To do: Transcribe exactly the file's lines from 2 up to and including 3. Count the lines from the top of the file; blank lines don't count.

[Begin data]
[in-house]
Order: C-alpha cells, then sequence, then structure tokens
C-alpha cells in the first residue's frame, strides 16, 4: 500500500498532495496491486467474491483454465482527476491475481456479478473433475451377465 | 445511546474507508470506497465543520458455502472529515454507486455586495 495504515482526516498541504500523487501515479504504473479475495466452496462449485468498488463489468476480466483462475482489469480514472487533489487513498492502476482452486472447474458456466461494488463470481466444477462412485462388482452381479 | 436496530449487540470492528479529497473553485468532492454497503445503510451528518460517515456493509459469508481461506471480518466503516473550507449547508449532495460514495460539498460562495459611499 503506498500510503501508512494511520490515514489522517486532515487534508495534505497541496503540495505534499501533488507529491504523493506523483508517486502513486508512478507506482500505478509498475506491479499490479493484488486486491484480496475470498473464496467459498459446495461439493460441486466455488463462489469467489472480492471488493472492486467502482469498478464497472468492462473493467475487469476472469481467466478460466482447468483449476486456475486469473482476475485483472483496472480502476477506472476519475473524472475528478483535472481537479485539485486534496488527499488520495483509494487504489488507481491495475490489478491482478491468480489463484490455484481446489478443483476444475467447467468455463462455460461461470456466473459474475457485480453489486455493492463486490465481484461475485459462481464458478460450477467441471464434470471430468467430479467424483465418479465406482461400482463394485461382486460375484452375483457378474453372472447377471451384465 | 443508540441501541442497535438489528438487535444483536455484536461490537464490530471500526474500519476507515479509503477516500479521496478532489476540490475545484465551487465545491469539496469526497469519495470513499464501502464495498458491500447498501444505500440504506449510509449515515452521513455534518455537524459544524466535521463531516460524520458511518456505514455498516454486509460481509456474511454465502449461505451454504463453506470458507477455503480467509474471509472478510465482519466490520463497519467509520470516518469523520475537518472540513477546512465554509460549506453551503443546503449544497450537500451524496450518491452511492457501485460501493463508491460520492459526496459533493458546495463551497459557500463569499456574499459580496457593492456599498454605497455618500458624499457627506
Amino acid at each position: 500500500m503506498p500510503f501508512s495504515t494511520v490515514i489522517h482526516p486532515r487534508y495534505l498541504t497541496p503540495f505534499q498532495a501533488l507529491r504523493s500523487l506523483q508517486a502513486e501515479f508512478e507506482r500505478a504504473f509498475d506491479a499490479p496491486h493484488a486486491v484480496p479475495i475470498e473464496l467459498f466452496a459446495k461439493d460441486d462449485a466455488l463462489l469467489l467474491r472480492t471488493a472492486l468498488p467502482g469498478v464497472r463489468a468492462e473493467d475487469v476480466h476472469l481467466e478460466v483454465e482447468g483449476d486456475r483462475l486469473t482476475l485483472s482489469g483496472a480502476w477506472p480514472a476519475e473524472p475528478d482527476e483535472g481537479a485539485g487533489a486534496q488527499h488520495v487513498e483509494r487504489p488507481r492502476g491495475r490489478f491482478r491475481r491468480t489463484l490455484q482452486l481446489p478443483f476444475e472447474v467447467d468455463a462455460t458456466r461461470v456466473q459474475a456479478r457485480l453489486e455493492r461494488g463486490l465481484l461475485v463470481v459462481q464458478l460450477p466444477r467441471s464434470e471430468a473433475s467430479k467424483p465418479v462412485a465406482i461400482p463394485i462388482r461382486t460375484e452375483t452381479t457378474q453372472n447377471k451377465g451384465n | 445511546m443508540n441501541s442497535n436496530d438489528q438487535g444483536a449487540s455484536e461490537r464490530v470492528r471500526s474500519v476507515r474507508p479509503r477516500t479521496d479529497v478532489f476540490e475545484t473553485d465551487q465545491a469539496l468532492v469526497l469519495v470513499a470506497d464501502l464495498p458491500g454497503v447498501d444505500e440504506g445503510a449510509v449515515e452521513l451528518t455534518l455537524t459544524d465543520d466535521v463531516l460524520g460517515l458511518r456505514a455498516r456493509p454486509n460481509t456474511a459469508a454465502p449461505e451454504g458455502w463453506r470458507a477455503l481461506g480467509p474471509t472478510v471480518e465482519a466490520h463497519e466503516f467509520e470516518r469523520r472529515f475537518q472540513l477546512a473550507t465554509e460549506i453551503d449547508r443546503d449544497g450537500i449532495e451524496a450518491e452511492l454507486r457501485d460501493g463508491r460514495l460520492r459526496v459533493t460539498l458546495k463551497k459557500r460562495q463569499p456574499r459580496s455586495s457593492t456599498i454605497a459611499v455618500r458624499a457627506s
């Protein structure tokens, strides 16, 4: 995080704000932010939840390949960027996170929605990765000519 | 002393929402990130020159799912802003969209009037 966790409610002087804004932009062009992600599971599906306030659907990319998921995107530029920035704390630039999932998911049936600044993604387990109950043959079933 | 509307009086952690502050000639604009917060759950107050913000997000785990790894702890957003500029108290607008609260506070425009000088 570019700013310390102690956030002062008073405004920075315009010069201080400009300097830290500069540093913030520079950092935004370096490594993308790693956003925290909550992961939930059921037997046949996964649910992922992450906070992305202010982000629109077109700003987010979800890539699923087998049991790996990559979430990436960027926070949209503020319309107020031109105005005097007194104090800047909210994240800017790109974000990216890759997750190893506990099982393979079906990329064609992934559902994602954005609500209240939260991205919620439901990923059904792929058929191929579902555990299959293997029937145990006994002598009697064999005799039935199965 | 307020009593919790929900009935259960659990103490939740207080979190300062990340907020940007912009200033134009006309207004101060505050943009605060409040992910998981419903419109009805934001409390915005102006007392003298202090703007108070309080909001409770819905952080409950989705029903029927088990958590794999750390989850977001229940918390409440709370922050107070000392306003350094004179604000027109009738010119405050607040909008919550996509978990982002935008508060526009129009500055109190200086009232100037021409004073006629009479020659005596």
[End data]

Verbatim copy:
Order: C-alpha cells, then sequence, then structure tokens
C-alpha cells in the first residue's frame, strides 16, 4: 500500500498532495496491486467474491483454465482527476491475481456479478473433475451377465 | 445511546474507508470506497465543520458455502472529515454507486455586495 495504515482526516498541504500523487501515479504504473479475495466452496462449485468498488463489468476480466483462475482489469480514472487533489487513498492502476482452486472447474458456466461494488463470481466444477462412485462388482452381479 | 436496530449487540470492528479529497473553485468532492454497503445503510451528518460517515456493509459469508481461506471480518466503516473550507449547508449532495460514495460539498460562495459611499 503506498500510503501508512494511520490515514489522517486532515487534508495534505497541496503540495505534499501533488507529491504523493506523483508517486502513486508512478507506482500505478509498475506491479499490479493484488486486491484480496475470498473464496467459498459446495461439493460441486466455488463462489469467489472480492471488493472492486467502482469498478464497472468492462473493467475487469476472469481467466478460466482447468483449476486456475486469473482476475485483472483496472480502476477506472476519475473524472475528478483535472481537479485539485486534496488527499488520495483509494487504489488507481491495475490489478491482478491468480489463484490455484481446489478443483476444475467447467468455463462455460461461470456466473459474475457485480453489486455493492463486490465481484461475485459462481464458478460450477467441471464434470471430468467430479467424483465418479465406482461400482463394485461382486460375484452375483457378474453372472447377471451384465 | 443508540441501541442497535438489528438487535444483536455484536461490537464490530471500526474500519476507515479509503477516500479521496478532489476540490475545484465551487465545491469539496469526497469519495470513499464501502464495498458491500447498501444505500440504506449510509449515515452521513455534518455537524459544524466535521463531516460524520458511518456505514455498516454486509460481509456474511454465502449461505451454504463453506470458507477455503480467509474471509472478510465482519466490520463497519467509520470516518469523520475537518472540513477546512465554509460549506453551503443546503449544497450537500451524496450518491452511492457501485460501493463508491460520492459526496459533493458546495463551497459557500463569499456574499459580496457593492456599498454605497455618500458624499457627506